Now Judah offers to take personal responsibility for Benjamin. "I myself will guarantee his safety; you can hold me personally responsible for him."

Jacob finally relents. "If it must be, then do this...." He explains to them how to appease their enemy, much as he had once appeased his brother Esau. They prepare a pitiful gift, "a little balm and a little honey, some spices and myrrh, some pistachio nuts and almonds."

"Take double the amount of silver with you, for you must return the silver that was put back into your sacks," adds Jacob. It has been nearly a full year, we assume, since the first trip to Egypt for food. How would a busy administrator dealing with thousands of starving people remember that a few foreigners were sent off with their money still in its pouches? But Jacob the deceiver is changed. He may be depressed and overcome with loss, but he is now honest.

"Take your brother also and go back to the man at once." Now that his mind is made up, he is ready to execute the plan immediately. There is no time for dithering. If it must be done, it must be done at once.

Jacob's Prayer (43:14)

"And may God Almighty grant you mercy before the man so that he will let your other brother and Benjamin come back with you." (43:14)

Here it is finally, a prayer to God Almighty, El Shaddai. Jacob has grieved and blamed, but now he turns to God for blessing. It is just a glimmer of hope through the gloom of bereavement, but it is a glimmer nevertheless.

"As for me, if I am bereaved, I am bereaved." Finally, Jacob is willing to let the world go on, even if he must suffer. His selfishness gives way to resignation and he sends the brothers on their way.

Q2. (Genesis 42:35-43:14) What is Jacob's state of mind after the first trip to Egypt? If you were a psychologist, how would you diagnose him? What factors have paralyzed Jacob mentally and spiritually? Why do you think Jacob changed his mind about going again to secure grain?
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Joseph Confronts His Brothers (43:15-44:34)

The brothers return to Egypt, and Joseph is moved to see his brother Benjamin. But he cannot show his feelings now. He must test his brothers once more. What will they do this time when their youngest brother, their father's new beloved son, is threatened? Have they changed? Have they finally repented of what they had done to him?

The brothers return the silver sent back with them on the first journey. They do the honest, right thing.

"It is all right," says Joseph. "Don't be afraid. Your God, the God of your father, has given you treasure in your sacks. I received your silver."

Simeon is released from prison, and the brothers are banqueted in Joseph's private quarters, and are then sent home with bags of grain. But Joseph's own silver cup is secretly placed in the mouth of Benjamin's bag and their pouches of silver returned again.

No sooner than they have left the city, they are stopped and searched. Have they taken the missing cup? The cup is found in Benjamin's sack and the boy is taken into custody to become a slave.

The brothers "tore their clothes." They themselves had sold Joseph into slavery, but now when Benjamin is taken into slavery, they are visibly moved.

Judah now goes up to Joseph to plead with him for Benjamin's life.

"If the boy is not with us when I go back to your servant my father, and if my father, whose life is closely bound up with the boy's life, sees the boy isn't there, he will die. Your servants will bring the gray head of our father down to the grave in sorrow." (44:30-31)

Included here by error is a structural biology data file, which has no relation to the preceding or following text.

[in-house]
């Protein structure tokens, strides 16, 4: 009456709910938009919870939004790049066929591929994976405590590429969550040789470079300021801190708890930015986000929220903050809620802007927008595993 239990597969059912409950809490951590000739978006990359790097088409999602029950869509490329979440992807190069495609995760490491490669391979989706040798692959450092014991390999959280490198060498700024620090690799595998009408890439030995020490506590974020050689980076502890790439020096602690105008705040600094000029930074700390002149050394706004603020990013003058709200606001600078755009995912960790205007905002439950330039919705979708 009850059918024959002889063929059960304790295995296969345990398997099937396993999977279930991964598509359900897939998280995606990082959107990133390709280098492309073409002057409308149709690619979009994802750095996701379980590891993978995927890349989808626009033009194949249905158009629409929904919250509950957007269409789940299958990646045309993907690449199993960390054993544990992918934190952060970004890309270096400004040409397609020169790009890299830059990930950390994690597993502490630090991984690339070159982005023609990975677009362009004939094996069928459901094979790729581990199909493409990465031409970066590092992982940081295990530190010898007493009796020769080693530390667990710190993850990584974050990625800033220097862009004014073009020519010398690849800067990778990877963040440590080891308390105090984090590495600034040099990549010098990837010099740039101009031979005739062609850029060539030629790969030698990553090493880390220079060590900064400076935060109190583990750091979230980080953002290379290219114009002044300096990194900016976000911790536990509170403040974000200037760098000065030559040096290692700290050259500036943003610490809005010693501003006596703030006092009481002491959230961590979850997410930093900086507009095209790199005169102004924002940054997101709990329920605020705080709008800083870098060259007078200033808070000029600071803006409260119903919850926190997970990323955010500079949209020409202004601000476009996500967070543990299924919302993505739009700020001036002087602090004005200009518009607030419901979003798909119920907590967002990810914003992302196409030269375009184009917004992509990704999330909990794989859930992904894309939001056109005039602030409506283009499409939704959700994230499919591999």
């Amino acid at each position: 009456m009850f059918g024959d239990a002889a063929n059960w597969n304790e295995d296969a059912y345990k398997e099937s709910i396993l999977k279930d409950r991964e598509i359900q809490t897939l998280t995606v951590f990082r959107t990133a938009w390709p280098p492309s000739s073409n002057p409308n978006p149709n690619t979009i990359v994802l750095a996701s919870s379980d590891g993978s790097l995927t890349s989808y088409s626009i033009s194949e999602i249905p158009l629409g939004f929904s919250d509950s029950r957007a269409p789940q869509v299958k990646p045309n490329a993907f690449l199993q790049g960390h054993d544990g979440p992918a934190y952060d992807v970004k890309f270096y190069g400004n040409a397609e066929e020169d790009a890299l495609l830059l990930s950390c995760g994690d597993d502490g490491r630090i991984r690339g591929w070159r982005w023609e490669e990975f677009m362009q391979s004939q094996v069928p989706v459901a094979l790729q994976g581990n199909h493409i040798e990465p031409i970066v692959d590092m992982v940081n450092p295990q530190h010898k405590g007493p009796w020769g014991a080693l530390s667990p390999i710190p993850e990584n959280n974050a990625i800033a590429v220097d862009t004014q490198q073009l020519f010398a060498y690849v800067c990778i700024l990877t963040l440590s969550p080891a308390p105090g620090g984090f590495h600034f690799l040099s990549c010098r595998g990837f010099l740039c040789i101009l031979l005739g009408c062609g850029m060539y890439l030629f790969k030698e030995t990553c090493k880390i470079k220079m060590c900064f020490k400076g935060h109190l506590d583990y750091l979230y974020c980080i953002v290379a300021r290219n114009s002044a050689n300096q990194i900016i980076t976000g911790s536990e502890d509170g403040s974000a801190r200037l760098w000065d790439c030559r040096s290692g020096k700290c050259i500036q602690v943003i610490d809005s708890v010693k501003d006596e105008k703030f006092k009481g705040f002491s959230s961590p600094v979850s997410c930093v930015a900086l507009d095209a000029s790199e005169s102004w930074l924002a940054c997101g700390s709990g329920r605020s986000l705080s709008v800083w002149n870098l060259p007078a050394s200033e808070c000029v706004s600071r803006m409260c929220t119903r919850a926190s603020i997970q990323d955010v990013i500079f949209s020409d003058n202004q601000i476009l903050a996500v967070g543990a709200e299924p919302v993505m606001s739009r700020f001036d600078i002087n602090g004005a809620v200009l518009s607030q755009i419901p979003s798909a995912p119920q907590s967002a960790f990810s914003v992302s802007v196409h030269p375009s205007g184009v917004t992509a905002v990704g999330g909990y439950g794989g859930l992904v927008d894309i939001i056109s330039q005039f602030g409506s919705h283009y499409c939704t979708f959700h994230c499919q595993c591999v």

Judah offers his own life in exchange for the life of the boy.

"How can I go back to my father if the boy is not with me? No! Do not let me see the misery that would come upon my father." (44:34)

Joseph Makes Himself Known (45:1-24)


James J. Tissot, "Jacob Makes Himself Known to His Brothers" (c. 1896-1902), gouache on board, 22.4 x 29.1 cm, Jewish Museum, New York.

Joseph can bear it no longer. His brothers have changed. They care about their father. They care about their brother. He orders all his servants out of the room and begins to weep. "I am Joseph!" he tells his brothers. "Is my father really still alive?"

His brothers are terrified. Their brother, whom they had sold into slavery, now has them fully in his power and none can deliver them. They don't know what to do. They are speechless.

"Come here," says Joseph, and proceeds to reveal to them an astonishing insight into God's plan.

"Do not be angry with yourselves for selling me here, because it was to save lives that God sent me ahead of you.... God sent me ahead of you to preserve for you a remnant on earth and to save your lives by a great deliverance. So then, it was not you who sent me here, but God." (45:5-8)

Seldom does a person see the big picture in his lifetime, but Joseph could see it. Ever since his brothers had appeared the year before seeking food to keep their families from starving, Joseph had begun to understand what God's real purpose was.

Here is the Blessing of Abraham again. This isn't for Egypt, though God cares for the Egyptians. This isn't for Joseph's sake; he has power enough. This is God's purpose: to raise up a people whom no one could number. Joseph's part is to keep them from starving and to provide a place for them to grow in number and flourish. This isn't about Joseph at all, but about God fulfilling his purposes.

What an amazing insight!

Joseph weeps in his brothers' arms and sends them home to fetch their father to come and live in the best part of Egypt, with the knowing words, "Don't quarrel on the way!" (45:24).